invocation

noun
in·​vo·​ca·​tion | \ˌin-və-ˈkā-shən \

Definition of invocation 

1a : the act or process of petitioning for help or support specifically, often capitalized : a prayer of entreaty (as at the beginning of a service of worship)

b : a calling upon for authority or justification

2 : a formula for conjuring : incantation

3 : an act of legal or moral implementation : enforcement

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Other Words from invocation

invocational \ˌin-​və-​ˈkā-​shnəl, -​shə-​nᵊl \ adjective
invocatory \in-​ˈvä-​kə-​ˌtȯr-​ē \ adjective

Examples of invocation in a Sentence

his repeated invocations of the ancient philosophers justifying his position by invocation of the past The poem begins with an invocation of the Muses. They began the meeting with an invocation.
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Recent Examples on the Web

Scholars and judges have continued to disagree over whether the Constitution should be interpreted to forbid religious symbols on government property or religious invocations at government meetings. David G. Savage, latimes.com, "Supreme Court nominee Brett Kavanaugh lauded late Chief Justice Rehnquist for dissenting in Roe vs. Wade and supporting school prayer," 11 July 2018 Officials there argued that the country would not be willing to give up its nuclear weapons capability in return for economic aid from the U.S. North Korea takes issue with the invocation of Libya. Natasha Bach, Fortune, "Mike Pence As a 'Political Dummy:' How U.S.-North Korea Talks Reverted to Name-Calling and Nuclear Threats," 24 May 2018 Held March 8 at the Audubon Tea Room, the event's official program started with the invocation by the Very Rev. Jose I. Lavastida S.T.D., who was the recipient of the Dennis Cuneo Endowed Scholarship (Lavastida is studying law). Sue Strachan, NOLA.com, "Loyola University Scholarship Dinner brings together donors and students," 5 Apr. 2018 Such a reckoning occurs, but in an effectively surprising way — director Ferenc Török departs from the High Noon arc, and finds a way to end the movie with an invocation of violence, rather than an eruption of it. Gary Thompson, Philly.com, "'High Noon' meets the Holocaust? Somehow it works in '1945'," 4 Apr. 2018 Monday’s ceremony began with American and Indiana flags flying at half-staff, as American Legion Post 54 chaplain Rich Ingram offered the invocation. Carole Carlson, Post-Tribune, "Fallen honored at Hobart Memorial Day ceremony," 28 May 2018 Land, an Army veteran of World War II, opened Apopka council meetings with a greeting, a religious invocation, the Pledge and a historical event which occurred in the past on or near the meeting date. Stephen Hudak, OrlandoSentinel.com, "In a twist on tradition, new Apopka Mayor Bryan Nelson turns to school kids for history lesson," 7 May 2018 But some invocations, like Mrs. Cosby’s, have been questionable. New York Times, "With Emmett Till Reference, Camille Cosby Invokes Oft-Used Cultural Touchstone," 4 May 2018 The ceremony will include participants dressed in Civil War regulation uniforms, a rifle salute, the sounding of taps and an invocation by Milwaukee Archbishop Jerome Listecki. Meg Jones, Milwaukee Journal Sentinel, "Historical marker honoring Civil War veterans at Calvary Cemetery to be dedicated on Gettysburg anniversary," 29 June 2018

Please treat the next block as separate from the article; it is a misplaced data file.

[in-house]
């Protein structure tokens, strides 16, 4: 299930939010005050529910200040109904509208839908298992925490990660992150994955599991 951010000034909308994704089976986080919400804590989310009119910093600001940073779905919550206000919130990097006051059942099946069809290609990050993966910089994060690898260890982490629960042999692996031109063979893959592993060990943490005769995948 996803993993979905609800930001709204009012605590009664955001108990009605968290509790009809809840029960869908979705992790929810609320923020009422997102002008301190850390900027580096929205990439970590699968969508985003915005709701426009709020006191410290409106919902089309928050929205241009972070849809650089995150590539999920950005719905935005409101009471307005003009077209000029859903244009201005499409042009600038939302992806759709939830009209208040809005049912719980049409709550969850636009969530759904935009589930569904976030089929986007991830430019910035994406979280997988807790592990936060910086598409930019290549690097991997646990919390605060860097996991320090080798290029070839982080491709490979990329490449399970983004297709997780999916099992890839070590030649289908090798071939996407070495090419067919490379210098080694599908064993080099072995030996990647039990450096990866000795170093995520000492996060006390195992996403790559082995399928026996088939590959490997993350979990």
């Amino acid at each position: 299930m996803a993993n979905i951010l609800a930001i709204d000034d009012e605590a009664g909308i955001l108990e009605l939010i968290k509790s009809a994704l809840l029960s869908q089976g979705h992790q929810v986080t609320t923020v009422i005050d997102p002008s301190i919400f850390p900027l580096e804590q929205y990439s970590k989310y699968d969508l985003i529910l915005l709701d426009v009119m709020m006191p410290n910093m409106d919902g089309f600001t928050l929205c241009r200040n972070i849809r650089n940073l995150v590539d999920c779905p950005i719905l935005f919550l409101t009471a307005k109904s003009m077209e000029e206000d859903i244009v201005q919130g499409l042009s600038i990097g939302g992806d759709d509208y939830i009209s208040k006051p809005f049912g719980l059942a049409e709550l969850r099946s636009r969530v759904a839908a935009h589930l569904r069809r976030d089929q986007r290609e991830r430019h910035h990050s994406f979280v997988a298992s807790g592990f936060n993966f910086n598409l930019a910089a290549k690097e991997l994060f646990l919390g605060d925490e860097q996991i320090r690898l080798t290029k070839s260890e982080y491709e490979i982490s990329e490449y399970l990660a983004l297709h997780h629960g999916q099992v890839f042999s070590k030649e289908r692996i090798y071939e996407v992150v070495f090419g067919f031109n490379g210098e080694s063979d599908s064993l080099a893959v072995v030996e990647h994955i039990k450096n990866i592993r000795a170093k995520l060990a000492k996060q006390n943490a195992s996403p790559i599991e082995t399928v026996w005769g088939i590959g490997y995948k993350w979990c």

These example sentences are selected automatically from various online news sources to reflect current usage of the word 'invocation.' Views expressed in the examples do not represent the opinion of Merriam-Webster or its editors. Send us feedback.

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First Known Use of invocation

14th century, in the meaning defined at sense 1a

History and Etymology for invocation

Middle English invocacioun, from Middle French & Latin; Middle French invocation, from Latin invocation-, invocatio, from invocare

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Dictionary Entries near invocation

invocable

invocant

invocate

invocation

invocative

invocator

invoice

Statistics for invocation

Last Updated

26 Nov 2018

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Time Traveler for invocation

The first known use of invocation was in the 14th century

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More Definitions for invocation

invocation

noun

English Language Learners Definition of invocation

: the act of mentioning or referring to someone or something in support of your ideas : the act of invoking something

: the act of asking for help or support especially from a god

: a prayer for blessing or guidance at the beginning of a service, ceremony, etc.

invocation

noun
in·​vo·​ca·​tion | \ˌin-və-ˈkā-shən \

Legal Definition of invocation 

1 : a calling upon for authority or justification

2 : an act of legal implementation an invocation of the contract clause

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